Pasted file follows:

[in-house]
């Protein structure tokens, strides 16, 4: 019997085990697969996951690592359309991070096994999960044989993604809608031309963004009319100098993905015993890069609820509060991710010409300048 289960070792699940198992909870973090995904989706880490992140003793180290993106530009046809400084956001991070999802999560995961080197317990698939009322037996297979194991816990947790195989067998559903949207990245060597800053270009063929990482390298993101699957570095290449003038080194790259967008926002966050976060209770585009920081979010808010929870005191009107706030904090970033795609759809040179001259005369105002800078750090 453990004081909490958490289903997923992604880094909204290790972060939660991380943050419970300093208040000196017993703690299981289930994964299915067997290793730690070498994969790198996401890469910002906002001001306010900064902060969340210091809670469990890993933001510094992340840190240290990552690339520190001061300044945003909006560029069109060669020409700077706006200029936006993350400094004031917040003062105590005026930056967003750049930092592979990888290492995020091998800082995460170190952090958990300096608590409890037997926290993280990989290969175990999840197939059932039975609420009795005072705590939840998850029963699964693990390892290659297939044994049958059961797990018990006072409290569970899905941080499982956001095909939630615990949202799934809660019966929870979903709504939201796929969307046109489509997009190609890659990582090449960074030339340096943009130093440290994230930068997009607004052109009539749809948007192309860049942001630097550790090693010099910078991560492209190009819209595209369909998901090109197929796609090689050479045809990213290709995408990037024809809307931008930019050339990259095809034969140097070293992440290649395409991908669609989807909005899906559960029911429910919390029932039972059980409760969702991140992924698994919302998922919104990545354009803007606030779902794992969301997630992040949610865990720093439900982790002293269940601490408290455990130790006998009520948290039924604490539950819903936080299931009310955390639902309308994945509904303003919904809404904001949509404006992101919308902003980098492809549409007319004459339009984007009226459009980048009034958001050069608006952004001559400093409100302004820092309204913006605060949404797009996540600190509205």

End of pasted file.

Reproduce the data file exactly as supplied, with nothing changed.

[in-house]
């Protein structure tokens, strides 16, 4: 019997085990697969996951690592359309991070096994999960044989993604809608031309963004009319100098993905015993890069609820509060991710010409300048 289960070792699940198992909870973090995904989706880490992140003793180290993106530009046809400084956001991070999802999560995961080197317990698939009322037996297979194991816990947790195989067998559903949207990245060597800053270009063929990482390298993101699957570095290449003038080194790259967008926002966050976060209770585009920081979010808010929870005191009107706030904090970033795609759809040179001259005369105002800078750090 453990004081909490958490289903997923992604880094909204290790972060939660991380943050419970300093208040000196017993703690299981289930994964299915067997290793730690070498994969790198996401890469910002906002001001306010900064902060969340210091809670469990890993933001510094992340840190240290990552690339520190001061300044945003909006560029069109060669020409700077706006200029936006993350400094004031917040003062105590005026930056967003750049930092592979990888290492995020091998800082995460170190952090958990300096608590409890037997926290993280990989290969175990999840197939059932039975609420009795005072705590939840998850029963699964693990390892290659297939044994049958059961797990018990006072409290569970899905941080499982956001095909939630615990949202799934809660019966929870979903709504939201796929969307046109489509997009190609890659990582090449960074030339340096943009130093440290994230930068997009607004052109009539749809948007192309860049942001630097550790090693010099910078991560492209190009819209595209369909998901090109197929796609090689050479045809990213290709995408990037024809809307931008930019050339990259095809034969140097070293992440290649395409991908669609989807909005899906559960029911429910919390029932039972059980409760969702991140992924698994919302998922919104990545354009803007606030779902794992969301997630992040949610865990720093439900982790002293269940601490408290455990130790006998009520948290039924604490539950819903936080299931009310955390639902309308994945509904303003919904809404904001949509404006992101919308902003980098492809549409007319004459339009984007009226459009980048009034958001050069608006952004001559400093409100302004820092309204913006605060949404797009996540600190509205």